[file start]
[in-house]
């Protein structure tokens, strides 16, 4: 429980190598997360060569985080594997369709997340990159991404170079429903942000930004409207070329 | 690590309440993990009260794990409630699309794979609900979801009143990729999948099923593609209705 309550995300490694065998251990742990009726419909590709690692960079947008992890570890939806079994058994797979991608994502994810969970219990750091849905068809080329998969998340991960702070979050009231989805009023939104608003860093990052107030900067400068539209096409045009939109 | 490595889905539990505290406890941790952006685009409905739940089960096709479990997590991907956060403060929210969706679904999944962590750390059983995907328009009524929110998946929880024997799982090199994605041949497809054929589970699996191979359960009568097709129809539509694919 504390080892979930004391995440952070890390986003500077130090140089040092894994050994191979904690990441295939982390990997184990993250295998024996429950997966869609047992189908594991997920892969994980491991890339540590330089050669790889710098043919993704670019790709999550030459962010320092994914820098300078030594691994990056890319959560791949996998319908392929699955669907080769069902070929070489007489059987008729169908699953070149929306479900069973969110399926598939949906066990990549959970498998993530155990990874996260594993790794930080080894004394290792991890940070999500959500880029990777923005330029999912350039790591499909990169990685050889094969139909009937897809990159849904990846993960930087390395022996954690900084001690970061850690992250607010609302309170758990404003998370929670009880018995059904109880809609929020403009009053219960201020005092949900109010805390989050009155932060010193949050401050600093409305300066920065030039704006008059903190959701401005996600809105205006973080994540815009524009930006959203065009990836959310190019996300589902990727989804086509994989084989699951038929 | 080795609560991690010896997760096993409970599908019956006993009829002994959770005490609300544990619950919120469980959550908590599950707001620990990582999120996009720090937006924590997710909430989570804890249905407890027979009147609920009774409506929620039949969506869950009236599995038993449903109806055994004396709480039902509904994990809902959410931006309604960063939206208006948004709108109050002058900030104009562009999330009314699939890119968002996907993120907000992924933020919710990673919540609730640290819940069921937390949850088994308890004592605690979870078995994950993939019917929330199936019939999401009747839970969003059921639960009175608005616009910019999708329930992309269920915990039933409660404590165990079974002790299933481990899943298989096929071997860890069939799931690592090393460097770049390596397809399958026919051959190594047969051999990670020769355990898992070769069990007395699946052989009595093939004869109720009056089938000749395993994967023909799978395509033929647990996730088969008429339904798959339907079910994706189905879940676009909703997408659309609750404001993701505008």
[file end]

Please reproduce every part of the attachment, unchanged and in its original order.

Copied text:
[in-house]
């Protein structure tokens, strides 16, 4: 429980190598997360060569985080594997369709997340990159991404170079429903942000930004409207070329 | 690590309440993990009260794990409630699309794979609900979801009143990729999948099923593609209705 309550995300490694065998251990742990009726419909590709690692960079947008992890570890939806079994058994797979991608994502994810969970219990750091849905068809080329998969998340991960702070979050009231989805009023939104608003860093990052107030900067400068539209096409045009939109 | 490595889905539990505290406890941790952006685009409905739940089960096709479990997590991907956060403060929210969706679904999944962590750390059983995907328009009524929110998946929880024997799982090199994605041949497809054929589970699996191979359960009568097709129809539509694919 504390080892979930004391995440952070890390986003500077130090140089040092894994050994191979904690990441295939982390990997184990993250295998024996429950997966869609047992189908594991997920892969994980491991890339540590330089050669790889710098043919993704670019790709999550030459962010320092994914820098300078030594691994990056890319959560791949996998319908392929699955669907080769069902070929070489007489059987008729169908699953070149929306479900069973969110399926598939949906066990990549959970498998993530155990990874996260594993790794930080080894004394290792991890940070999500959500880029990777923005330029999912350039790591499909990169990685050889094969139909009937897809990159849904990846993960930087390395022996954690900084001690970061850690992250607010609302309170758990404003998370929670009880018995059904109880809609929020403009009053219960201020005092949900109010805390989050009155932060010193949050401050600093409305300066920065030039704006008059903190959701401005996600809105205006973080994540815009524009930006959203065009990836959310190019996300589902990727989804086509994989084989699951038929 | 080795609560991690010896997760096993409970599908019956006993009829002994959770005490609300544990619950919120469980959550908590599950707001620990990582999120996009720090937006924590997710909430989570804890249905407890027979009147609920009774409506929620039949969506869950009236599995038993449903109806055994004396709480039902509904994990809902959410931006309604960063939206208006948004709108109050002058900030104009562009999330009314699939890119968002996907993120907000992924933020919710990673919540609730640290819940069921937390949850088994308890004592605690979870078995994950993939019917929330199936019939999401009747839970969003059921639960009175608005616009910019999708329930992309269920915990039933409660404590165990079974002790299933481990899943298989096929071997860890069939799931690592090393460097770049390596397809399958026919051959190594047969051999990670020769355990898992070769069990007395699946052989009595093939004869109720009056089938000749395993994967023909799978395509033929647990996730088969008429339904798959339907079910994706189905879940676009909703997408659309609750404001993701505008």